Usually they still include training in the answer, often because a stakeholder they failed to include in the analysis continues to insist on it, but at least it’s minimal and far more targeted, and a lot more attention went into making sure performance support and other workplace issues are resolved.

    I’ve seen this work with people who were completely in the course mindset, which is why I disagree with recent attempts to divide the field into those who “get it” and those who supposedly never will. We can’t expect a major cultural change to happen without showing people clear, practical steps that begin where they are, and where they are is often very far from the 70:20:10 ideal.

    I also respectfully disagree with Clark’s suggestion that people outside L&D shouldn’t share their reactions to this without first researching it. L&D practitioners need to think more like business people and less like educators, and considering the reactions of people outside our niche is one of the best ways to do that. Defending 70:20:10 or any other model to “outsiders” is great practice for advocating for it to non-L&D people in our organizations, and as Andrew points out, we need to do this using non-L&D terms.

    1. Thanks Cathy. Most are far from the ideal of a 70:20:10 organization and clear steps for transition do need to be outlined. Many I encounter see 70:20:10 as blended learning and that’s likely because of the word “learning” inherent in the principle and because of this 70:20:10 is pushed off as an L&D initiative when I believe it is more OD related. As you note, if L&D approached their work more inclusively and with a consultant-like perspective, this might change.

      Given the great conversation on this topic I am wondering if 70:20:10 isn’t the issue so much as how it is introduced; model? Approach? Framework? Or principle?

      More to come!

      1. I think 70:20:10 has a bit of a marketing challenge. First, the numbers are easy targets, as you’ve pointed out, so the name itself can get in the way.

        Second, while I certainly haven’t read everything to do with the idea, my impression is that it’s still in “principle” territory and lacks the clear steps of a “model.” As a result, people who agree with the principle can find it difficult to apply.

        Third, there can be an “us vs. them” tone in discussions of the principle, pushing it toward moral panic territory. A lot of the conversation I’ve seen stays at the level of general exhortation rather than specific application. Variations on “L&D is doing everything wrong” seem to outweigh “Let’s change what we’re doing by taking this clear, concrete step. Here are some exact words you can say to a client to get them out of course mode. Here’s a tool you can use to analyze and fix a communications problem. Here’s a flowchart to guide you through [whatever].”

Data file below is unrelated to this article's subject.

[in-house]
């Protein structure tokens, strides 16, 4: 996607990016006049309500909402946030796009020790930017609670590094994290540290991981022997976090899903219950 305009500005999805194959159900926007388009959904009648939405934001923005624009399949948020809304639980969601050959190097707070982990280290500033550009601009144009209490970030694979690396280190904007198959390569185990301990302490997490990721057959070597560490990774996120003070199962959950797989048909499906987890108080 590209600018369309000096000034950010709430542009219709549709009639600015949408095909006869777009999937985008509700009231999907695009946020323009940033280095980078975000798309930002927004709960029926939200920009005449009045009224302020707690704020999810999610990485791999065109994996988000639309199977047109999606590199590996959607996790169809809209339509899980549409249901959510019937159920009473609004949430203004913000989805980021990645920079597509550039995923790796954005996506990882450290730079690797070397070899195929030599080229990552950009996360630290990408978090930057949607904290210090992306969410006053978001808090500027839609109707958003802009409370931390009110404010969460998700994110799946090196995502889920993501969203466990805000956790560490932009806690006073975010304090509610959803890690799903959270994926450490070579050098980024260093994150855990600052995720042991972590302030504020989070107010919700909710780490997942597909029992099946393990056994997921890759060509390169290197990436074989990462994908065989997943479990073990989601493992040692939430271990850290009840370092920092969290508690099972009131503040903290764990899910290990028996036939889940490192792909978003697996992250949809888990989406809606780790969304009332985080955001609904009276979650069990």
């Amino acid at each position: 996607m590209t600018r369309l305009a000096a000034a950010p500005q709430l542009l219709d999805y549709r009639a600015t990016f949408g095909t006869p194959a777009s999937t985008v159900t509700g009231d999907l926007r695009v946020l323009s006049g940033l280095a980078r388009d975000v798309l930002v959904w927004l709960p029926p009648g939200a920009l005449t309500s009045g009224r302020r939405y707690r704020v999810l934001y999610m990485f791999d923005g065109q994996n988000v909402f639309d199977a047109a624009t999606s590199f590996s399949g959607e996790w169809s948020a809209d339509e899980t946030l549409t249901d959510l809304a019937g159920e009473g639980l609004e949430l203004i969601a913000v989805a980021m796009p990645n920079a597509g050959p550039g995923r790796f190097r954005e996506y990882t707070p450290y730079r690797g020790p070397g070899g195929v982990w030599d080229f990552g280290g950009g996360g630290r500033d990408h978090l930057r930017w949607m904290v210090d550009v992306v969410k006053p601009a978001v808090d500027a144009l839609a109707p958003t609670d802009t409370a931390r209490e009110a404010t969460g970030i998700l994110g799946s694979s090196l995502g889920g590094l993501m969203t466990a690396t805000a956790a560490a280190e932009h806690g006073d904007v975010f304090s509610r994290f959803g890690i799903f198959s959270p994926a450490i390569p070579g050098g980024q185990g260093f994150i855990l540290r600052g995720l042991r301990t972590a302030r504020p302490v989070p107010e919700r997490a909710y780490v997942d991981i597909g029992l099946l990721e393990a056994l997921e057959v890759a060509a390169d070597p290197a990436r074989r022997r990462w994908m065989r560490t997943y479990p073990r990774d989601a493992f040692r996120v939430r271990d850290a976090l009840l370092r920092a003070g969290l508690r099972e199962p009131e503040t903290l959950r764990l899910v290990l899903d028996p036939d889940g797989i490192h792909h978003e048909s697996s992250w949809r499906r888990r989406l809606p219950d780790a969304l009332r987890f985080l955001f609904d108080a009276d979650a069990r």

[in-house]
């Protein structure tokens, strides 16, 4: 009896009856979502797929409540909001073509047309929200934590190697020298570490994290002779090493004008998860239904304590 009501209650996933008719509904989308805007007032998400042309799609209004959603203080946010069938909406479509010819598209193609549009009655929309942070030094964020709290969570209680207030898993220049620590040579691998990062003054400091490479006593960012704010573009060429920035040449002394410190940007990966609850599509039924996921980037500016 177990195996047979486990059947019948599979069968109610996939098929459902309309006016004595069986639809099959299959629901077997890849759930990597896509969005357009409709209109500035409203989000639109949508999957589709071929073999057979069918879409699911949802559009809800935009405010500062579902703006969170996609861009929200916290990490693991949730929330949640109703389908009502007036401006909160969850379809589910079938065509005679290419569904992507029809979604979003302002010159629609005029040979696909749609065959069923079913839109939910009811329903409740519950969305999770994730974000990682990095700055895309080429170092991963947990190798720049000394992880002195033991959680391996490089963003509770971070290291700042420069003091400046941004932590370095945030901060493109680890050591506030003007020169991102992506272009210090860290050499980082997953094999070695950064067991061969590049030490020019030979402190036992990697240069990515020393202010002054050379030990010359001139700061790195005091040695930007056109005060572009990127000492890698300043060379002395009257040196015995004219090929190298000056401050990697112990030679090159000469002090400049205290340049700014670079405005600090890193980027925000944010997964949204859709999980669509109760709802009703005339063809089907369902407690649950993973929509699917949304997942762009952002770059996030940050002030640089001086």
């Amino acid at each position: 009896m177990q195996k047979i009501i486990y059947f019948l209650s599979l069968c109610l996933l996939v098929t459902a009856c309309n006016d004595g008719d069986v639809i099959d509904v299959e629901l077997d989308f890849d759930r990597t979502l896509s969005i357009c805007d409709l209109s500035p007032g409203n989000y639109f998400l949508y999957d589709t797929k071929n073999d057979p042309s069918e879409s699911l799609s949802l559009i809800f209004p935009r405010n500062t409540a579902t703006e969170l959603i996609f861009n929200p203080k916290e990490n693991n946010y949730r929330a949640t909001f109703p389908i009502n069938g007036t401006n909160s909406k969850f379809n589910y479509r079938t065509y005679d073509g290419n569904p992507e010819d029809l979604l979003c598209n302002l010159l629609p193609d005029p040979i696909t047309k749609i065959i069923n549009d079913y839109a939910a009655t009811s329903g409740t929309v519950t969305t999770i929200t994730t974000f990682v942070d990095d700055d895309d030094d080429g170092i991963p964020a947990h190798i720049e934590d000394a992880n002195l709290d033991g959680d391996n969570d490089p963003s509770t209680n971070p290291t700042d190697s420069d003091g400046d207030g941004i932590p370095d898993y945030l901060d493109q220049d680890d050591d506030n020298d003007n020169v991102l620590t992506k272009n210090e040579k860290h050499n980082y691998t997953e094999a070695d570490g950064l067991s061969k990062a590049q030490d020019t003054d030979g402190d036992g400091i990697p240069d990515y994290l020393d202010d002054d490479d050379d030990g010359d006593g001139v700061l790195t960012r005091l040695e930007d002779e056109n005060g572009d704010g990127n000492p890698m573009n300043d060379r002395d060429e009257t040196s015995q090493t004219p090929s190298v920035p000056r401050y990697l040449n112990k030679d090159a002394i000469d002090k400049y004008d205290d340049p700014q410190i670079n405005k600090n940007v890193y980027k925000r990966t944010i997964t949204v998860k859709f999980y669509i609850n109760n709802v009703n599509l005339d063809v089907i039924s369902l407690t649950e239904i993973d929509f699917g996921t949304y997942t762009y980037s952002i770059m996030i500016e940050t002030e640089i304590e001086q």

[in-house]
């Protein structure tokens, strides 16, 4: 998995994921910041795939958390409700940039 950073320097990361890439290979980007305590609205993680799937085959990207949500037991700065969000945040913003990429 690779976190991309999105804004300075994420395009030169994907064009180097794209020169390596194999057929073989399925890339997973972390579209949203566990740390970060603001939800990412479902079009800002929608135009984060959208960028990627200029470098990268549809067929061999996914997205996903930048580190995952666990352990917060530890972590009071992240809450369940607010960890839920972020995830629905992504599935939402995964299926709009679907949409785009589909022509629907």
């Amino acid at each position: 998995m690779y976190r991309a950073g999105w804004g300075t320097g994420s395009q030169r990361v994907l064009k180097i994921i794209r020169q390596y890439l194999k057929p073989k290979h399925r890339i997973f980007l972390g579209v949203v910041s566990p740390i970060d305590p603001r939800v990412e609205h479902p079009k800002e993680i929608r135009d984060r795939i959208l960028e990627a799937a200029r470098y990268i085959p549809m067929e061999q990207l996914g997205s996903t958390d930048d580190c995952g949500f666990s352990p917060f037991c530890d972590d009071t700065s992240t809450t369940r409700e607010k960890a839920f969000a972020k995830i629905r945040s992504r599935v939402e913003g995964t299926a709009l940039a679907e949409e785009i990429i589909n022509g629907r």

Thanks for your thought-provoking post and discussion!

        1. Thanks again Cathy. I’m thinking 70:20:10 is more an organizing principle, similar (and related to) Jon Husbands “Wirearchy”- kind of like a law of nature. As such it’s not owned by L&D or a learning consultant although their participation is important to encourage connected learning and build formal materials when necessary. For argument’s sake, lets put aside the controversy around the research and numbers. If we accept the fact the 70:20:10 IS how learning happens, then it’s an organizational strategy to create a framework for it to flourish and not an L&D initiative. I’d argue that the biggest catalyst is management and not learning professionals. The first step then is probably about removing, not creating. Removing barriers to finding people in the know, removing barriers around openly sharing work. Next it’s about shifting default mindsets; away from course first solutions, managers as developers not task masters, LMS records as results, rewarding individual behaviors (competition) and start rewarding collaborative ones, etc. So with that I don’t think 70:20:10 is applied as much as it’s unearthed.

    2. Sorry, Cathy, that I wasn’t clear. It’s not that I think folks outside L&D can’t share their thoughts on it. I think someone outside L&D shouldn’t share their thoughts on it *as if they were in L&D*. Small distinction.